So, this week a book blog Guardian thing decided to make the point that Philip K Dick's prose was a little kldugy, from time to time. I wouldn't really argue with that, after all Dick wrote fast under heavy financial constraints and often the influence of drugs, so if there's the occasional flub we shouldn't be surprised, but even so it's a small-minded and stupid criticism to make.
By and large Dick's prose is pretty good, and often wonderful. Deckard's dialogue with Mercer in Do Androids Dream of Electric Sheep? for example, of the creepy descriptions of the half-life clinic in Ubik are magnificently controlled. Also in Ubik, there's the hilarious opening scene where Joe Chip argues with his door over whether the 25 cent opening charge is a fee of a gratuity. These scenes - plucked from the top of my head - are brilliantly realised, and there are moments like this all around his books and stories.
You could go through any great writer, it seems to me, and isolate a few paragraphs where the prose doesn't quite measure up - even Homer nodded - but why would you?
Well, the answer is simple - web hits. This silly little piece has generated a lot of hits from flabbergasted commenters (yes, me included) spluttering refutations. That's what it's all about.
"Pink Floyd are over rated!"
"Martin Amis is an Arab-hating hack!"
"Dali was a sell out nutter!"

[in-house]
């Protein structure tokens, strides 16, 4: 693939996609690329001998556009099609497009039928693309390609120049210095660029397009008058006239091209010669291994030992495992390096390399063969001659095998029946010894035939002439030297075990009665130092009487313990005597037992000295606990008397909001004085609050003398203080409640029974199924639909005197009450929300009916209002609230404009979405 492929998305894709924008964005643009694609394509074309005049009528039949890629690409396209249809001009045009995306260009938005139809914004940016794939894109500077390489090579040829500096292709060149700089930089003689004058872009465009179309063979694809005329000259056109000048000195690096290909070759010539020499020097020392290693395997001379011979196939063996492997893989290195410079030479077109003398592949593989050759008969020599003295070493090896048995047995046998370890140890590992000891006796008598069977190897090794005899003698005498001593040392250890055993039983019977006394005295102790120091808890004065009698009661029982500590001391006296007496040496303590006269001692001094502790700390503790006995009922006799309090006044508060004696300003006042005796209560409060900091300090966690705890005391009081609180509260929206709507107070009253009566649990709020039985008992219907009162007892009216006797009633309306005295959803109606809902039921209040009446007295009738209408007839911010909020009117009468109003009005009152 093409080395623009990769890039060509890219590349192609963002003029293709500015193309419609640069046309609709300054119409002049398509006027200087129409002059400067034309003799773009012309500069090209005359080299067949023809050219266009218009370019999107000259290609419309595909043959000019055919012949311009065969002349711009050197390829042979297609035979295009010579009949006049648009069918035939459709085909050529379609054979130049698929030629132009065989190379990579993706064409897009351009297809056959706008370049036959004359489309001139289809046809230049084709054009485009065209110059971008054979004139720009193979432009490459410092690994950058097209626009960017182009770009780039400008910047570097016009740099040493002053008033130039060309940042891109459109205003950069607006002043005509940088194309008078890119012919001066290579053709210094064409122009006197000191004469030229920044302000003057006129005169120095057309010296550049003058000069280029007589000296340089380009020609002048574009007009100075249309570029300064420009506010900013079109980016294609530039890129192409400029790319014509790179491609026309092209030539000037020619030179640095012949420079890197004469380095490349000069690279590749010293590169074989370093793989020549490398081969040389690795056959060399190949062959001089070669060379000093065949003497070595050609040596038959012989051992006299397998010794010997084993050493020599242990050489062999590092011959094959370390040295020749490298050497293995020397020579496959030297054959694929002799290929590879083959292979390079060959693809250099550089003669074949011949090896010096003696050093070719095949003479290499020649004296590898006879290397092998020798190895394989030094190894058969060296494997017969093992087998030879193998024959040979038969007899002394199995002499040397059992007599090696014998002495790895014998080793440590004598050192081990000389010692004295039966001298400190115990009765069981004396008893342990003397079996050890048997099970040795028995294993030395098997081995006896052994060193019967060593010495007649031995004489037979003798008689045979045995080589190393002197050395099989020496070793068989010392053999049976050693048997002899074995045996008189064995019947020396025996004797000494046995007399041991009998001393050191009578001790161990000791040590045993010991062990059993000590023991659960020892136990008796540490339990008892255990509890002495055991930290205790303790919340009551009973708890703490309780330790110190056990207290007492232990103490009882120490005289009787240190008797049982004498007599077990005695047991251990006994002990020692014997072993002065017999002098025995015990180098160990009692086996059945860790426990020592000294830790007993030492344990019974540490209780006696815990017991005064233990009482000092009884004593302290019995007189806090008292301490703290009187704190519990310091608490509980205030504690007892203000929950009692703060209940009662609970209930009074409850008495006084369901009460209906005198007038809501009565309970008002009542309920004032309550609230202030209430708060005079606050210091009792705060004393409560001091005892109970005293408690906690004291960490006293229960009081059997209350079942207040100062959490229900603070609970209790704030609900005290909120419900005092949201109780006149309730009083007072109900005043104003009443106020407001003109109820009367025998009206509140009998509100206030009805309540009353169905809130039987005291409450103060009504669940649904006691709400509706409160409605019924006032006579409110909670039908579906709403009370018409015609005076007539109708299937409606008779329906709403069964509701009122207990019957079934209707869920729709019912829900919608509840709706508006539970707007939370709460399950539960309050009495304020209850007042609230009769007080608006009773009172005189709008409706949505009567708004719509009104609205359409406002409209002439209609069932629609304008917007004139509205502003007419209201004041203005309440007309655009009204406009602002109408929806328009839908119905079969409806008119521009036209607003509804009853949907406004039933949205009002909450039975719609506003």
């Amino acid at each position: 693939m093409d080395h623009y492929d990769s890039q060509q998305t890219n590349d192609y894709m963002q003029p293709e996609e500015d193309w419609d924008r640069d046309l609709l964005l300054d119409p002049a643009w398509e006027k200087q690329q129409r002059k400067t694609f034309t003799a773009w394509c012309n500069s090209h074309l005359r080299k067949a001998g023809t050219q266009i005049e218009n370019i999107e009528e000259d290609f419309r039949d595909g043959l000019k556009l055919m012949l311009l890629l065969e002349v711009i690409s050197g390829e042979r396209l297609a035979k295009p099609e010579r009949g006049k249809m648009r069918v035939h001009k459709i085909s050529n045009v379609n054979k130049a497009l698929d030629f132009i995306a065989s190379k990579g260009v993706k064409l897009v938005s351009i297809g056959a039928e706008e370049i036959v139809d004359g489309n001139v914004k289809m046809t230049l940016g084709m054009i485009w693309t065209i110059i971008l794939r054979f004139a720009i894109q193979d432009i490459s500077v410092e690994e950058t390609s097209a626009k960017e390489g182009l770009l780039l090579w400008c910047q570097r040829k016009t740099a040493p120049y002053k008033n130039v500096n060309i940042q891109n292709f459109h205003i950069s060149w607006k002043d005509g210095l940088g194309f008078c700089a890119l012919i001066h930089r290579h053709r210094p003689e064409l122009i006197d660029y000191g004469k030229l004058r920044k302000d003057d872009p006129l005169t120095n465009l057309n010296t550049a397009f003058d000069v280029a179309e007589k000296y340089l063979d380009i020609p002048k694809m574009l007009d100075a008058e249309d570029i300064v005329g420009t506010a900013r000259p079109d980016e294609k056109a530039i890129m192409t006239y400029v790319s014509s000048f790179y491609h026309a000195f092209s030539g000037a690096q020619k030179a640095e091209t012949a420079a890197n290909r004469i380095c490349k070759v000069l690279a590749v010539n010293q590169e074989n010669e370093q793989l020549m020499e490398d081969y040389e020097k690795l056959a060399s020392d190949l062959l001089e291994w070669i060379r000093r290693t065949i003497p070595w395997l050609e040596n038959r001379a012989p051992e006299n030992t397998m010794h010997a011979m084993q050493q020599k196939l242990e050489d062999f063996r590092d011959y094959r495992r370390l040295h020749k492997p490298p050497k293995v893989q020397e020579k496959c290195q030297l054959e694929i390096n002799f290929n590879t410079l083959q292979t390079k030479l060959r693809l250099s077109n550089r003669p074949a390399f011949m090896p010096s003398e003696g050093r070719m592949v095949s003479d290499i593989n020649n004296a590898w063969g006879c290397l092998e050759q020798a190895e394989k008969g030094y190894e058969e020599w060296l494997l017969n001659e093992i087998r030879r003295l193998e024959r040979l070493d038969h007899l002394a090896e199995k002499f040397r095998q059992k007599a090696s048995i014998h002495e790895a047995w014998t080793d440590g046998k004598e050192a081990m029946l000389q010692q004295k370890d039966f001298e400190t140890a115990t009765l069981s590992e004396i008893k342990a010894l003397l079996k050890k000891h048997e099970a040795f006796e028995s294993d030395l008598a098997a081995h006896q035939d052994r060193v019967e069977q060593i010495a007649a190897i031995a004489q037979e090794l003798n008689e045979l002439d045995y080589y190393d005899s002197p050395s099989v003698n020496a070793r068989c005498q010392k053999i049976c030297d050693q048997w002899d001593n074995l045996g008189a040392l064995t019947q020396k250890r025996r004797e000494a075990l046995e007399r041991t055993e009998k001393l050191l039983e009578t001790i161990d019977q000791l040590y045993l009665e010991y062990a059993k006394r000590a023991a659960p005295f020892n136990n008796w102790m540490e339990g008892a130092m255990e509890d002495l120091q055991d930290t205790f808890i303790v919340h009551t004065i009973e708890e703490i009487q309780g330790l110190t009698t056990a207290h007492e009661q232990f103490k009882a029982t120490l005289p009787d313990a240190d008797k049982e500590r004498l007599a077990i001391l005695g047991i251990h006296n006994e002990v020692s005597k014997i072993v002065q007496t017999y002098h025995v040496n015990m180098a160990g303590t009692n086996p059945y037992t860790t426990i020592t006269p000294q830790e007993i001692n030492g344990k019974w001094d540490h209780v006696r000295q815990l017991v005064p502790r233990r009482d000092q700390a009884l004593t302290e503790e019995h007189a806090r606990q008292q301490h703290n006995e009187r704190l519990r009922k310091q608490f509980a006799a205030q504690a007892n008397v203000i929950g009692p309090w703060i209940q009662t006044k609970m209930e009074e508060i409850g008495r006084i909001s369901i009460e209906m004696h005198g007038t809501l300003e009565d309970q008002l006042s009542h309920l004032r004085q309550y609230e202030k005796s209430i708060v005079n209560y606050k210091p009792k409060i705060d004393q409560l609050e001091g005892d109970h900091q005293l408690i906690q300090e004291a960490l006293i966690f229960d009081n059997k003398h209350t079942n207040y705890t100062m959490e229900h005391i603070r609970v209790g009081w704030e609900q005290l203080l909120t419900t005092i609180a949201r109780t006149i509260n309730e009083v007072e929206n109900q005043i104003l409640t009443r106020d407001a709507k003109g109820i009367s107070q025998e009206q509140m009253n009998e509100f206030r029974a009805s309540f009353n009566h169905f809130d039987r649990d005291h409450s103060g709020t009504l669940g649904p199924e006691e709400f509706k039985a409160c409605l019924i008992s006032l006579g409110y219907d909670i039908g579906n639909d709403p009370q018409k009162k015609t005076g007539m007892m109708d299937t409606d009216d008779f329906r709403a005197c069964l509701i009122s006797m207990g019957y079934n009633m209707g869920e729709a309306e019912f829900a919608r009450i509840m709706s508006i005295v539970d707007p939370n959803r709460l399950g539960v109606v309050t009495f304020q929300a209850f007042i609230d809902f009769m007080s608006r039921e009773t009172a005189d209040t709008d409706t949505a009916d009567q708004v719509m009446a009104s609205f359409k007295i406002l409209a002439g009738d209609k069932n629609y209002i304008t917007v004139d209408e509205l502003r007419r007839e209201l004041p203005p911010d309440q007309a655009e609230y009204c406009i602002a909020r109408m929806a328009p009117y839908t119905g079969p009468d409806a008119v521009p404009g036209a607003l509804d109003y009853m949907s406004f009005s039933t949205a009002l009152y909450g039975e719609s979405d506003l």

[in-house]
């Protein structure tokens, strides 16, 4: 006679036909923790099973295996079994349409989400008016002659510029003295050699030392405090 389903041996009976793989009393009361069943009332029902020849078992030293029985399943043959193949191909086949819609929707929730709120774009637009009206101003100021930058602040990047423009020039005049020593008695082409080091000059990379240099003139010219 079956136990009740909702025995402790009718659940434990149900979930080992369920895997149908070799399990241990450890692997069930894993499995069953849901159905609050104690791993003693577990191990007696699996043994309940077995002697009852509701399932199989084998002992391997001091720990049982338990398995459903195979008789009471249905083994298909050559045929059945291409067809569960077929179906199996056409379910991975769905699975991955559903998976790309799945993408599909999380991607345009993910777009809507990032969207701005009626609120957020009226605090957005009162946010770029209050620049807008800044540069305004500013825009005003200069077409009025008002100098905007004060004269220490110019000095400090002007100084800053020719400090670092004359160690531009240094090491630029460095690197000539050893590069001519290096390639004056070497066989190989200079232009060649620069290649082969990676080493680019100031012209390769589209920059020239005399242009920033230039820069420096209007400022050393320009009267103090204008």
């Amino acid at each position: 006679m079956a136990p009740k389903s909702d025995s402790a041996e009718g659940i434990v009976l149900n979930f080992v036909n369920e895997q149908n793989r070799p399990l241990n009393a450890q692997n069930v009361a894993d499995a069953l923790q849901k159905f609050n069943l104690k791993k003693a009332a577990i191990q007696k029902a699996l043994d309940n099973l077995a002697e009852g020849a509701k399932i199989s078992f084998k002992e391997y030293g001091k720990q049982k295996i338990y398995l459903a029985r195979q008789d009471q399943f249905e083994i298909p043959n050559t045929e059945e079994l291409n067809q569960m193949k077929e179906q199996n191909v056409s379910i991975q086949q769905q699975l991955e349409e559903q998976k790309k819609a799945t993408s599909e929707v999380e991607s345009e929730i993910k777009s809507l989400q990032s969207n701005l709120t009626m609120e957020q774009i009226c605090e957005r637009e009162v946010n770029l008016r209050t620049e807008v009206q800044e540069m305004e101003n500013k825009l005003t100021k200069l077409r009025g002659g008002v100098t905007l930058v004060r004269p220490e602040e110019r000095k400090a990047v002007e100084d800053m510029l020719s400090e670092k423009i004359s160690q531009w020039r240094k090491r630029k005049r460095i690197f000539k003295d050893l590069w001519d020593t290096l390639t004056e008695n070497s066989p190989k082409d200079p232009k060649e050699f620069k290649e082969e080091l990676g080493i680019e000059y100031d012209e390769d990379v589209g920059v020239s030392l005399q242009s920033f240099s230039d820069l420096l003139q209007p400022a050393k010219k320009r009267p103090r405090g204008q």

"Mozart is bourgeois toss!"
This kind of commentary infects the web as bloggers - both professional and amatuer - attempt to generate traffic. The blogosphere (sorry!) is alive with puffed-up little attention whores, wannabe giant killers flinging their vapid feaces in an attempt to attract attention without creating one damn thing of value of their own.
This is why I'm not linking to the article. You can find it easily enough on your own, if you like, but don't bother. It's dreary pretend controversy for its own sake that will only make you cross.
I suppose the rejoinder is to point at all the review blogs that give superficial, fawning reviews off the latest ARC to hit the blogger's doorstep. That's just part of the marketing machine, just hype that's easy to ignore. Even hype is a more defensible practice than generating attention through wilful ignorance and stupidity.
Well, here at Pointless Philosophical Asides you'll find none of either. On the one hand, I want to share the things I love, communicate what's special and brilliant about them. On the other, my reading log includes a honest appreciation of books and stories, acknowledging the good and the bad. I guess that's why I never get any traffic...